• Pro-tip: Group the pot along with other plants. This gives the cutting shade and much-needed humidity.
  • Don’t disturb the cutting until established.


How to propagate Hoya Latifolia through water rooting

This method is great given the abundant aerial roots on Hoya Latifolia’s vines.

  • Take a fresh cutting of a healthy step tip with about 2 nodes and plenty of visible aerial roots.
  • Take a tall glass jar that’s 3/4th as tall as the cutting – a jam jar works.
  • Fill it up with dechlorinated water or RO water and add a single drop of a good liquid rooting concentrate.
  • Place your cuttings in this jar and keep it undisturbed in a place where the temperature is maintained between 65 – 75°F (18 – 25°C)
  • It takes anywhere between 2 weeks and a month for the roots sprouting out of the nodes.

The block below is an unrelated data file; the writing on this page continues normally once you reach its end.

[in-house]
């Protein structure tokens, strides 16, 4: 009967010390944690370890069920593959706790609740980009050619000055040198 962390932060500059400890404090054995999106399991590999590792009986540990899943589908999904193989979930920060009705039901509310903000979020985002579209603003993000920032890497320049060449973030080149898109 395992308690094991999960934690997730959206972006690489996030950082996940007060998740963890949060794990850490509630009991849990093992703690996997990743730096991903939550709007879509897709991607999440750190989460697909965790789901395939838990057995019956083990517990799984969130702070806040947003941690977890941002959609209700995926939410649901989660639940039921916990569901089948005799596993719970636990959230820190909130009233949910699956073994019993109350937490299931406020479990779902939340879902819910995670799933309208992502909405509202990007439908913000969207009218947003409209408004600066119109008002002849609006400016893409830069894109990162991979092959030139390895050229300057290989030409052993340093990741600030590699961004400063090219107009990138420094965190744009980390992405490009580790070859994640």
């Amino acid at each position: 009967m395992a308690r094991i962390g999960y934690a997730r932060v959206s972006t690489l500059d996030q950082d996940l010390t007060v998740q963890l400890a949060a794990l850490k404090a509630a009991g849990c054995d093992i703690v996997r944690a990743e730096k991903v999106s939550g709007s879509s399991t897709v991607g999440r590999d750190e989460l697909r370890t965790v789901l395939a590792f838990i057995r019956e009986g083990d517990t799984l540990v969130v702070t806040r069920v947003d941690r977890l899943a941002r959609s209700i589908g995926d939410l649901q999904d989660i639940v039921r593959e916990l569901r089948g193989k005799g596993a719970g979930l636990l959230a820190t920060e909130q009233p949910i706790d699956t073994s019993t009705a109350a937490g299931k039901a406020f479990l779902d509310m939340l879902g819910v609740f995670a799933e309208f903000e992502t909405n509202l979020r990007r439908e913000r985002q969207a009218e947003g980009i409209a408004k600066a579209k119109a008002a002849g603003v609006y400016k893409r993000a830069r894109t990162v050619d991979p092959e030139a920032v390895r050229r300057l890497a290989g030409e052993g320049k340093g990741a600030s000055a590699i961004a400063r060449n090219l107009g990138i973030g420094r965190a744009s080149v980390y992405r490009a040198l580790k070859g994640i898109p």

• Once the roots are about an inch long and strong, transfer cutting to potting soil.

How to propagate Hoya Latifolia through layering

This method is my fav because it’s non-invasive. Again, you simply take advantage of the aerial rootlets along the stems that develop as you grow Hoya Latifolia.

  • Identify a low dangling stem with aerial roots.
  • Carefully lower this stem into the soil of the same pot or into another pot making sure the nodes with the rootlets are in the soil.
  • Hold it firmly down in the soil with hairpins. Careful not to snap the stem.
  • You could apply a bit of rooting hormone powder at the nodes along the stem.
  • Continue your Hoya Latifolia care as usual.
  • In some time you’ll observe roots sprouting out of the nodes.
  • Once established you can simply cut its umbilical connection with the mother plant and let it grow into a separate plant.
  • Pro tip: DON’T constantly check for roots. Your chances of success improve if you forget about it for a few weeks.

Seeds can be used as well, but it takes several months for the pods to dry out before they split open and throw out hairy flossy seeds. Only freshly harvested seeds germinate successfully.